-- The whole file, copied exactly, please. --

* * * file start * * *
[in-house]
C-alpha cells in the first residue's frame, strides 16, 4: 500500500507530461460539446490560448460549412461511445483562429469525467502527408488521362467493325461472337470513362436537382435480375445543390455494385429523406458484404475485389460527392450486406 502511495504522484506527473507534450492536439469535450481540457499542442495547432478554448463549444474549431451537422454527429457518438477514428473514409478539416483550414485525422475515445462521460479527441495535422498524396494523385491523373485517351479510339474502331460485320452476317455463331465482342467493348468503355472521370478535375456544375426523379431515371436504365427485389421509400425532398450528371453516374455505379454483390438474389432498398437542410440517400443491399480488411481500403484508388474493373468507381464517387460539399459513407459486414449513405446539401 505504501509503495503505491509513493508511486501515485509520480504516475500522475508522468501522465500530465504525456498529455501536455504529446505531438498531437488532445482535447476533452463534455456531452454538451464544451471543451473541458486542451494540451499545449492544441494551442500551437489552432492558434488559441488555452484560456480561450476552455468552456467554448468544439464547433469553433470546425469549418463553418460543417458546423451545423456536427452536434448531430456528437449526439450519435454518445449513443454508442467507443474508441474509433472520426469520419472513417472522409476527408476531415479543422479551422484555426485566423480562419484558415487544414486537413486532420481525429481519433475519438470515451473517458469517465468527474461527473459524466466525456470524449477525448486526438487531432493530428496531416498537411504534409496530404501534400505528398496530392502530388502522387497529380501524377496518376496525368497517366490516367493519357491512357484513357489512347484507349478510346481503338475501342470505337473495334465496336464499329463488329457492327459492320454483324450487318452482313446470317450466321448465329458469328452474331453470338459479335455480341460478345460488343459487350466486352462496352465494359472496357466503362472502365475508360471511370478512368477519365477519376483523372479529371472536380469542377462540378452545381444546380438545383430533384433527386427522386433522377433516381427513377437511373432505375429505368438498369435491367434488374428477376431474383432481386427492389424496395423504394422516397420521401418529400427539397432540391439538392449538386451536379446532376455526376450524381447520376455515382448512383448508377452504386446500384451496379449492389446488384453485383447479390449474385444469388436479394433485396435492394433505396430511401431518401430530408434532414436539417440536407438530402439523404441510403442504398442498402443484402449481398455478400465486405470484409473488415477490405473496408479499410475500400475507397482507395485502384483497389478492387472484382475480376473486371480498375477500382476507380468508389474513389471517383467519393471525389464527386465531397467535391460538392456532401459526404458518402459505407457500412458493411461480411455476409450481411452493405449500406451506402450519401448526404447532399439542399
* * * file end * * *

[in-house]
C-alpha cells in the first residue's frame, strides 16, 4: 500500500507530461460539446490560448460549412461511445483562429469525467502527408488521362467493325461472337470513362436537382435480375445543390455494385429523406458484404475485389460527392450486406 502511495504522484506527473507534450492536439469535450481540457499542442495547432478554448463549444474549431451537422454527429457518438477514428473514409478539416483550414485525422475515445462521460479527441495535422498524396494523385491523373485517351479510339474502331460485320452476317455463331465482342467493348468503355472521370478535375456544375426523379431515371436504365427485389421509400425532398450528371453516374455505379454483390438474389432498398437542410440517400443491399480488411481500403484508388474493373468507381464517387460539399459513407459486414449513405446539401 505504501509503495503505491509513493508511486501515485509520480504516475500522475508522468501522465500530465504525456498529455501536455504529446505531438498531437488532445482535447476533452463534455456531452454538451464544451471543451473541458486542451494540451499545449492544441494551442500551437489552432492558434488559441488555452484560456480561450476552455468552456467554448468544439464547433469553433470546425469549418463553418460543417458546423451545423456536427452536434448531430456528437449526439450519435454518445449513443454508442467507443474508441474509433472520426469520419472513417472522409476527408476531415479543422479551422484555426485566423480562419484558415487544414486537413486532420481525429481519433475519438470515451473517458469517465468527474461527473459524466466525456470524449477525448486526438487531432493530428496531416498537411504534409496530404501534400505528398496530392502530388502522387497529380501524377496518376496525368497517366490516367493519357491512357484513357489512347484507349478510346481503338475501342470505337473495334465496336464499329463488329457492327459492320454483324450487318452482313446470317450466321448465329458469328452474331453470338459479335455480341460478345460488343459487350466486352462496352465494359472496357466503362472502365475508360471511370478512368477519365477519376483523372479529371472536380469542377462540378452545381444546380438545383430533384433527386427522386433522377433516381427513377437511373432505375429505368438498369435491367434488374428477376431474383432481386427492389424496395423504394422516397420521401418529400427539397432540391439538392449538386451536379446532376455526376450524381447520376455515382448512383448508377452504386446500384451496379449492389446488384453485383447479390449474385444469388436479394433485396435492394433505396430511401431518401430530408434532414436539417440536407438530402439523404441510403442504398442498402443484402449481398455478400465486405470484409473488415477490405473496408479499410475500400475507397482507395485502384483497389478492387472484382475480376473486371480498375477500382476507380468508389474513389471517383467519393471525389464527386465531397467535391460538392456532401459526404458518402459505407457500412458493411461480411455476409450481411452493405449500406451506402450519401448526404447532399439542399